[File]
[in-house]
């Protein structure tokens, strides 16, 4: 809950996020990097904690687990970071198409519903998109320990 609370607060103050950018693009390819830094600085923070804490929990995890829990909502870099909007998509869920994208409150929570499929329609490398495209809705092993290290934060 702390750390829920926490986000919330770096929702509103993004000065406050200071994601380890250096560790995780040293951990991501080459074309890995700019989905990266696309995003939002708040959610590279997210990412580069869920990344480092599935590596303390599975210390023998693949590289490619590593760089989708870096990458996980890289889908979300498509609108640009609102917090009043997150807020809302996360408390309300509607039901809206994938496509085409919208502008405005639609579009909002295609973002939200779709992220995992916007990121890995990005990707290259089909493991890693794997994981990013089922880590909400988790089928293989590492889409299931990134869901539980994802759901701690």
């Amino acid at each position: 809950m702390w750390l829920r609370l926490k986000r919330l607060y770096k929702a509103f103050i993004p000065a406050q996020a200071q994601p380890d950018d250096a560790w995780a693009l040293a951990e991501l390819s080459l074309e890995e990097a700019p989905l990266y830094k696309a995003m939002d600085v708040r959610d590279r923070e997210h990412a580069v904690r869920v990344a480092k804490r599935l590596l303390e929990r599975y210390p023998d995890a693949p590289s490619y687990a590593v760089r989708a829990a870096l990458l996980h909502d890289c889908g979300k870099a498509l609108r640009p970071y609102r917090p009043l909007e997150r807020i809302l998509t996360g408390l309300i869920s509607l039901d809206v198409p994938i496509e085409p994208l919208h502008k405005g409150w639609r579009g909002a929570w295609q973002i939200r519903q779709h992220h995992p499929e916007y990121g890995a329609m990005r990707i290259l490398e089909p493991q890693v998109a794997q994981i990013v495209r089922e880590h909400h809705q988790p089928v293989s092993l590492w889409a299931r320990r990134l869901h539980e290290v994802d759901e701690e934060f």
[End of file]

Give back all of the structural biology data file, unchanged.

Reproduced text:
[in-house]
């Protein structure tokens, strides 16, 4: 809950996020990097904690687990970071198409519903998109320990 609370607060103050950018693009390819830094600085923070804490929990995890829990909502870099909007998509869920994208409150929570499929329609490398495209809705092993290290934060 702390750390829920926490986000919330770096929702509103993004000065406050200071994601380890250096560790995780040293951990991501080459074309890995700019989905990266696309995003939002708040959610590279997210990412580069869920990344480092599935590596303390599975210390023998693949590289490619590593760089989708870096990458996980890289889908979300498509609108640009609102917090009043997150807020809302996360408390309300509607039901809206994938496509085409919208502008405005639609579009909002295609973002939200779709992220995992916007990121890995990005990707290259089909493991890693794997994981990013089922880590909400988790089928293989590492889409299931990134869901539980994802759901701690």
């Amino acid at each position: 809950m702390w750390l829920r609370l926490k986000r919330l607060y770096k929702a509103f103050i993004p000065a406050q996020a200071q994601p380890d950018d250096a560790w995780a693009l040293a951990e991501l390819s080459l074309e890995e990097a700019p989905l990266y830094k696309a995003m939002d600085v708040r959610d590279r923070e997210h990412a580069v904690r869920v990344a480092k804490r599935l590596l303390e929990r599975y210390p023998d995890a693949p590289s490619y687990a590593v760089r989708a829990a870096l990458l996980h909502d890289c889908g979300k870099a498509l609108r640009p970071y609102r917090p009043l909007e997150r807020i809302l998509t996360g408390l309300i869920s509607l039901d809206v198409p994938i496509e085409p994208l919208h502008k405005g409150w639609r579009g909002a929570w295609q973002i939200r519903q779709h992220h995992p499929e916007y990121g890995a329609m990005r990707i290259l490398e089909p493991q890693v998109a794997q994981i990013v495209r089922e880590h909400h809705q988790p089928v293989s092993l590492w889409a299931r320990r990134l869901h539980e290290v994802d759901e701690e934060f």